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02 February 2009 @ 05:49 pm
 
Since I left the bookstore, I've been reading very little. Not cool. As of last week, I've been making an effort to find time - twenty minutes here, forty there - to sit down (usually with a kitty cuddled up beside me) and read. It might not have been the best idea to start with Timothy Egan's The Worst Hard Time: The Untold Story of Those Who Survived the Great American Dust Bowl. It was well written, to be sure, but the subject matter was so bleak, so frustrating, so heartbreaking that I had to put it down to give myself a bit of time to shore up my reader-ly fortitude. Once I finished, though, it left me wanting more. I want to see 'The Plow That Broke the Plains' and the American Experience piece on the Dust Bowl. Photos. Stories. Bring 'em on. It was like this when I first started reading about the 1918 Influenza, too. I swear, I'm not morbid. I'm just fascinated by how people deal with such stark adversity, and it's all the more compelling when we're talking eras or events of which I know very little.

It's rare I've already read the Newbery Medal winner when it's announced; I've often read a few of the honor books. Since I'd already read - and utterly adored - Neil Gaiman's The Graveyard Book, I thought I'd check out some of the Honors from this year, none of which I've yet read. I just started Kathi Appelt's The Underneath. She had her hooks in my heart from the first line: There is nothing lonelier than a cat who has been loved, at least for a while, and then abandoned on the side of the road. Forty five pages in and I'm not sure if I'm going to make it. Oh, it's gorgeously written. Lovely language, richly drawn characters, a wonderful mythic thread weaving throughout the story... but it's about animals. A maimed bloodhound (sorely neglected by his viciously cruel owner) and a wee, pregnant calico cat who finds this hound, singing his despair to the uncaring bayou. There are the kittens, and an hundred-foot long alligator, and an ancient presence, buried in a red clay jar entangled in, but slowly working its way free from, the roots of an thousand year old tree recently felled by lightning.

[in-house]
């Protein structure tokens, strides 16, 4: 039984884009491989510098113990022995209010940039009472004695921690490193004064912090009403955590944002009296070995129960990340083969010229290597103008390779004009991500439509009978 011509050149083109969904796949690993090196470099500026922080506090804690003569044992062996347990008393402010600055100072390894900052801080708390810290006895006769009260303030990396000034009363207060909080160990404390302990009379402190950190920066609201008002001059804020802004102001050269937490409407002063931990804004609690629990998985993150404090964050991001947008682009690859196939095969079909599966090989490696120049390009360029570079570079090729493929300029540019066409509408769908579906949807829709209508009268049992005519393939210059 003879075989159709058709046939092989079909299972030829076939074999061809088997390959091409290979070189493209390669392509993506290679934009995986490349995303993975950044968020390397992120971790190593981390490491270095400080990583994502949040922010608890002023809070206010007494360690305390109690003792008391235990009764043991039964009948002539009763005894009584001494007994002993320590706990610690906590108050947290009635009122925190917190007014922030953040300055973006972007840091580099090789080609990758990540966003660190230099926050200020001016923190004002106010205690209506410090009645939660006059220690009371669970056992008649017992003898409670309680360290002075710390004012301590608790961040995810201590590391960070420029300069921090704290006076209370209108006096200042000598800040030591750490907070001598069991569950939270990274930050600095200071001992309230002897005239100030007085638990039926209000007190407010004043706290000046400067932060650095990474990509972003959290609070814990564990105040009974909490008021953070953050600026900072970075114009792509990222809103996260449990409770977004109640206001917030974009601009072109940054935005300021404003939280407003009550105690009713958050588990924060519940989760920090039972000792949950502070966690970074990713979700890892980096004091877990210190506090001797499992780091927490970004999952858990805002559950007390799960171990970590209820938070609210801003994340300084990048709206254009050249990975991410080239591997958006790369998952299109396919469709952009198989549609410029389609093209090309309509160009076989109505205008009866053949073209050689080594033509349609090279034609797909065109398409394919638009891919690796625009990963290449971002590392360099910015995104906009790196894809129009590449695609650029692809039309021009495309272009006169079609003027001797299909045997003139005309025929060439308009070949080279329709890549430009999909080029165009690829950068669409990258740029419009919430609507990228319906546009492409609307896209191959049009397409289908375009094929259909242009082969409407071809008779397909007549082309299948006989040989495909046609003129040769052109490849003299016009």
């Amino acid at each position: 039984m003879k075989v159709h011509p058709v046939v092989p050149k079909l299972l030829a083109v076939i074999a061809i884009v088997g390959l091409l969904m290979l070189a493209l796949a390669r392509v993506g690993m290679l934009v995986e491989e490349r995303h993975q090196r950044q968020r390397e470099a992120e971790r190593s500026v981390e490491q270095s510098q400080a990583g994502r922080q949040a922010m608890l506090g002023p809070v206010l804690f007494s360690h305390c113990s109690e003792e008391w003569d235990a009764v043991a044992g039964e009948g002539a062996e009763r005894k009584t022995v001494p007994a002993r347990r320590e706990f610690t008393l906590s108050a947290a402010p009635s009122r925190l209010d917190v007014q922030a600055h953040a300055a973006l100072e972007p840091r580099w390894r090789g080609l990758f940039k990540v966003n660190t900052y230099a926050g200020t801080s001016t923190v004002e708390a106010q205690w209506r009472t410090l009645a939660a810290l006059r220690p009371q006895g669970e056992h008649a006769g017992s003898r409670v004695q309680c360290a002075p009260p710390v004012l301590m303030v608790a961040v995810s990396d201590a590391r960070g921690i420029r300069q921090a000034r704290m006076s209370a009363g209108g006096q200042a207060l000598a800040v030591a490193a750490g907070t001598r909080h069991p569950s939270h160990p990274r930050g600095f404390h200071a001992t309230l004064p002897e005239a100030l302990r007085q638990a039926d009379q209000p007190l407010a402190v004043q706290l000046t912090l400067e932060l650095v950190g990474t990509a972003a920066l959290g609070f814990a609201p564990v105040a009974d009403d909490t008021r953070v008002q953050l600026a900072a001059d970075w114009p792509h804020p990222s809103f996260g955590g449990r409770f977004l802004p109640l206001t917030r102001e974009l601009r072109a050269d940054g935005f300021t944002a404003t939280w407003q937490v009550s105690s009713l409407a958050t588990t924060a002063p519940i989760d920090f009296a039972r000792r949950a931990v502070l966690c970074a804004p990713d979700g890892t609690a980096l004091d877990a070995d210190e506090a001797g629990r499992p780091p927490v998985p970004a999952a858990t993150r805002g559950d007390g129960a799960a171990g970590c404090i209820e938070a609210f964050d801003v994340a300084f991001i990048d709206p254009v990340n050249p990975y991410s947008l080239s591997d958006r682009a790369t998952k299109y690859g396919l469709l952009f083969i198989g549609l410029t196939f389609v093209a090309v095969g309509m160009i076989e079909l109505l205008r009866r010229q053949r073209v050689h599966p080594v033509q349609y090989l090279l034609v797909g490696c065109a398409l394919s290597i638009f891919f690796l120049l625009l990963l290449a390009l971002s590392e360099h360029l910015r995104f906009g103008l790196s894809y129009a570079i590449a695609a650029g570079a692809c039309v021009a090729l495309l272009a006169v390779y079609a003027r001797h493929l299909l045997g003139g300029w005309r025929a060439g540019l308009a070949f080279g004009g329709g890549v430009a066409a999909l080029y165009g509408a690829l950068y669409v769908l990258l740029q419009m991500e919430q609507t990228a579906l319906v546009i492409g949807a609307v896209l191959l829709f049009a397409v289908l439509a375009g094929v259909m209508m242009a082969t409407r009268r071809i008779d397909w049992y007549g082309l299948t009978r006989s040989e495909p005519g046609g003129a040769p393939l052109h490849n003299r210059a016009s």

I can deal with human misfortune. Melina Marchetta's Printz winning Jellico Road had a fair share of tragedy. I read on, rapt, wanting - needing - to know what happened next, and what happened twenty years past, and how one tied in to the other. Fantastic story, by the bye, and more excellent writing. The point is I made it through this gladly, if a bit tearfully. Bring animals into the picture, though, and I fall to bits. It's utterly irrational. I am utterly irrational.
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I feel: worriedworried
 
 
 
Dark Angel: FacePainteuph0ra on February 3rd, 2009 12:34 am (UTC)
Don't worry, you are not alone. I am the same way when it comes to critters ;)

As an aside this isn't a book and it's fiction but have you seen seasons 1 & 2 of Carnivale? It's about a traveling carnival during the time of the dust bowl. Really good series. Sadly it ends abruptly after season 2 because it got canceled (Which is a travesty lemme tell ya) but it is worth watching none the less.
awomanthatsblueawomanthatsblue on February 3rd, 2009 12:40 am (UTC)
I read about half of The Grapes of Wrath last month, and it's really, really good, but I haven't been able to make myself finish it because I know how sad it's going to get. Someday I will persevere!


You should give a listen to The Grapes of Wrath: opera version. It's very accessible, and there are a couple of really gorgeous bits. I'm sure there's a recording out there somewhere.
(no subject) - punkishfaery on February 3rd, 2009 06:28 am (UTC) (Expand)